MCAS: Differing criteria among experts

What criteria you have to meet to be diagnosed with MCAS depends on which doctor you see – even the experts don’t agree.

Molderings, Afrin 2011 Akin, Valent, Metcalfe 2010 Valent, Akin, Castells, Escribano, Metcalfe et al 2012
MCAD (umbrella term including both MCAS and SM) diagnosed if both major criteria, or one major criterion and one minor criterion, are present; following bone marrow biopsy, diagnosis is narrowed down to either SM or MCAS MCAS diagnosed if all criteria are met MCAS diagnosed if all criteria are met

Major Criteria

Multifocal of disseminated dense infiltrates of mast cells in bone marrow biopsies and/or in sections of other extracutaneous organ(s) (GI tract biopsies; CD117-, tryptase- and CD25- stained)
Episodic symptoms consistent with mast cell mediator release affecting ≥2 organ systems evidenced as follows:
  1. Skin: urticaria, angioedema, flushing
  2. Gastrointestinal: nausea, vomiting, diarrhea, abdominal cramping
  3. Cardiovascular: hypotensive syncope or near syncope, tachycardia
  4. Respiratory: wheezing
  5. Naso-ocular: conjunctival injection, pruritus, nasal stuffiness
Typical clinical symptoms
Unique constellation of clinical complaints as a result of a pathologically increased mast cell activity (mast cell mediator release symptom) A decrease in the frequency or severity or resolution of symptoms with antimediator therapy: H1– and H2-histamine receptor inverse agonists, antileukotriene medications (cysteinyl leukotriene receptor blockers or 5-lipoxygenase inhibitor), or mast cell stabilizers (cromolyn sodium) Increase in serum total tryptase by at least 20% above baseline plus 2 ng/ml during or within 4 h after a symptomatic period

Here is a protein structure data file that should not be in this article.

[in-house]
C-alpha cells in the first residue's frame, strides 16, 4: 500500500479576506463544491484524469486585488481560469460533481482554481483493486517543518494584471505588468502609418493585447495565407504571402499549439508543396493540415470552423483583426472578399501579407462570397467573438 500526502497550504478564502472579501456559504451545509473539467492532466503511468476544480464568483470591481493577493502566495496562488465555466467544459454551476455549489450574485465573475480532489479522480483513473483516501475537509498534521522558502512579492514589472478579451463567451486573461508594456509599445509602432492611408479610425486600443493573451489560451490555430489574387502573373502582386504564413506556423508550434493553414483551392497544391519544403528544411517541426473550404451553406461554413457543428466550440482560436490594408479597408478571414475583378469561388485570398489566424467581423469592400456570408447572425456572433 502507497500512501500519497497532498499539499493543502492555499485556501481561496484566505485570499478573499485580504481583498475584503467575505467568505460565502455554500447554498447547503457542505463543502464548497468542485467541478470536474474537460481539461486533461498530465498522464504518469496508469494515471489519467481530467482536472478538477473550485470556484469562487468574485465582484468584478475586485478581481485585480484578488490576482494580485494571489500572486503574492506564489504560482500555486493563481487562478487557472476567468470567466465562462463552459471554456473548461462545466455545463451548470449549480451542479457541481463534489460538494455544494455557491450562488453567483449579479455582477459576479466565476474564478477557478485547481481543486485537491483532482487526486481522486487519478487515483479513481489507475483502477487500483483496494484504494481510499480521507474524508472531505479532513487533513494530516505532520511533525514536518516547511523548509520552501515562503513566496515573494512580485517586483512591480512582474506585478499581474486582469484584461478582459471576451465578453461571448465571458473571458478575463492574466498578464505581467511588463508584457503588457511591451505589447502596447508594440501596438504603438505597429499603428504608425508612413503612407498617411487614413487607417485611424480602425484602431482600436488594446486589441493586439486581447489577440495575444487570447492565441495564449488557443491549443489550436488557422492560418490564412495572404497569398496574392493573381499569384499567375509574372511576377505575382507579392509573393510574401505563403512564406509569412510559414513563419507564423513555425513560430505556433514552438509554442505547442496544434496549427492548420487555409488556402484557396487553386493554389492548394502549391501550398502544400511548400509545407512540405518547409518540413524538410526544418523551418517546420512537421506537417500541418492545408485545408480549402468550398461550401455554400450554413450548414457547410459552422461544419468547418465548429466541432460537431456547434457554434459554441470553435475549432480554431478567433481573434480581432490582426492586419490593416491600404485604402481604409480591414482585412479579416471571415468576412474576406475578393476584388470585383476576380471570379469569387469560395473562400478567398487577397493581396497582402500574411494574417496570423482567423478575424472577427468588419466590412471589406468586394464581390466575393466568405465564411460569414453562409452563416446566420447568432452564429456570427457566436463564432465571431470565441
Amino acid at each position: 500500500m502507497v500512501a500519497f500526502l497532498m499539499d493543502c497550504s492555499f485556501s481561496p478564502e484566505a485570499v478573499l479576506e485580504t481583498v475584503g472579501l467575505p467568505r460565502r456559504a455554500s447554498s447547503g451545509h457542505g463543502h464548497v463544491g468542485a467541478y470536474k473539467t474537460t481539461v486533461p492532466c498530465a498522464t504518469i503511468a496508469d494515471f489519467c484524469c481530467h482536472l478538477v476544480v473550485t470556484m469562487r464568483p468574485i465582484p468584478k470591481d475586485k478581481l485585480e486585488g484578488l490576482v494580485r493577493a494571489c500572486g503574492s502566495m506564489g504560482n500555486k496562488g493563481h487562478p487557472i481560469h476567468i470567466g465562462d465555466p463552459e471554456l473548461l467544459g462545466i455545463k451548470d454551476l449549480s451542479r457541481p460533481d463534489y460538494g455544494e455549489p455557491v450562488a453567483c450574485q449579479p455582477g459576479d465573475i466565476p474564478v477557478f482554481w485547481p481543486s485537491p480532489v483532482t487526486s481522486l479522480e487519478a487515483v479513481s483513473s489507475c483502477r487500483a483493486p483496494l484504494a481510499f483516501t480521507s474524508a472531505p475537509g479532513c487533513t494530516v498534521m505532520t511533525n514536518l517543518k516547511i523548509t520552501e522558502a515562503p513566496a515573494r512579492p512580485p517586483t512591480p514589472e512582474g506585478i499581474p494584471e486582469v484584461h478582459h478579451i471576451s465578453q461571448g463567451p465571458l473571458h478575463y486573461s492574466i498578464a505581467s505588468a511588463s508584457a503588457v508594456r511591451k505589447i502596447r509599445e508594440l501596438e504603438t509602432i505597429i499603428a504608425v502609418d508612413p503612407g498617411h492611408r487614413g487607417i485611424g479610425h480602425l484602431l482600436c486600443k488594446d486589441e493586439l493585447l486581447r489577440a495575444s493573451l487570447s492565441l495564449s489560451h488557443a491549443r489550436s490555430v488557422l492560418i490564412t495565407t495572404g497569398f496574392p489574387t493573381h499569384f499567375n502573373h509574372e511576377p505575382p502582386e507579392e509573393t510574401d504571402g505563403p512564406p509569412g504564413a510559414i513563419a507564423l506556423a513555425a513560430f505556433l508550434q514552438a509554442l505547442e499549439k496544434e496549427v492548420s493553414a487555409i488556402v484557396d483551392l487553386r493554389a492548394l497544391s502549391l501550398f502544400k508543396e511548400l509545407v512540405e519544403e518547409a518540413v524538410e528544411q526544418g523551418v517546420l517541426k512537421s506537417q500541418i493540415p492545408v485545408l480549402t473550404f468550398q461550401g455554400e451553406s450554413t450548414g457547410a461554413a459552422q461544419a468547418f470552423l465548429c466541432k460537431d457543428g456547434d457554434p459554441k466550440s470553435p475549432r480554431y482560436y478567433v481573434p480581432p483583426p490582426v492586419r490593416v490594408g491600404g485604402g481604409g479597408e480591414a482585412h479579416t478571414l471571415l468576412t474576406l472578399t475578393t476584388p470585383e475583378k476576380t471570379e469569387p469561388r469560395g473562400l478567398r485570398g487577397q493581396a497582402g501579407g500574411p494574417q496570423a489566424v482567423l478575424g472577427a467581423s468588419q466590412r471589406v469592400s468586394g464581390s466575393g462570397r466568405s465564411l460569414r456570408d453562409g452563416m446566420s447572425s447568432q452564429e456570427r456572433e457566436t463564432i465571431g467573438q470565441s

Evidence of an increase in a validated urinary or serum marker of mast cell activation: documentation of an increase of the marker to greater than the patient’s baseline value during a symptomatic period on ≥2 occasions or, if baseline tryptase levels are persistently >15 ng, documentation of an increase of the tryptase level above baseline value on 1 occasion. Total serum tryptase level is recommended as the marker of choice; less specific (also from basophils) are 24-hour urine histamine metabolites or PGD2 or its metabolite 11-β-prostaglandin F2. Response of clinical symptoms to histamine receptor blockers or MC-targeting agents e.g. cromolyn
  Rule out primary and secondary causes of mast cell activation and well-defined clinical idiopathic entities

Minor Criteria

Mast cells in bone marrow or other extracutaneous organ(s) show an abnormal morphology (>25%) in bone marrow smears or in histologies
Mast cells in bone marrow express CD2 and/or CD25
Detection of genetic changes in mast cells from blood, bone marrow or extracutaneous organs for which an impact on the state of activity of affected mast cells in terms of an increased activity has been proved
Evidence of a pathologically increased release of mast cell mediators by determination of the content of:

  1. Tryptase in blood
  2. N-methylhistamine in urine
  3. Heparin in blood
  4. Chromogranin A in blood
  5. Other mast cell specific mediators (leukotrienes, PGD2)

1 Response

  1. Sutida June 15, 2015 / 2:50 pm

    Hi Lisa!
    Afrin’s (et al) got a new diagnostic tool published (2014). It’s open access here: http://www.wjgnet.com/2218-6204/pdf/v3/i1/1.pdf You’ve probably already seen it but I thought I’d mention it just in case. The weight questionnaire starts on page 7. I didn’t think the MCAS/MCAD mould fit me at all before I answered the questionnaire and scored 15 without even having any of the testing done. A good preliminary self-evaluation tool to help decide whether or not it might be worth pursuing a diagnosis! 🙂

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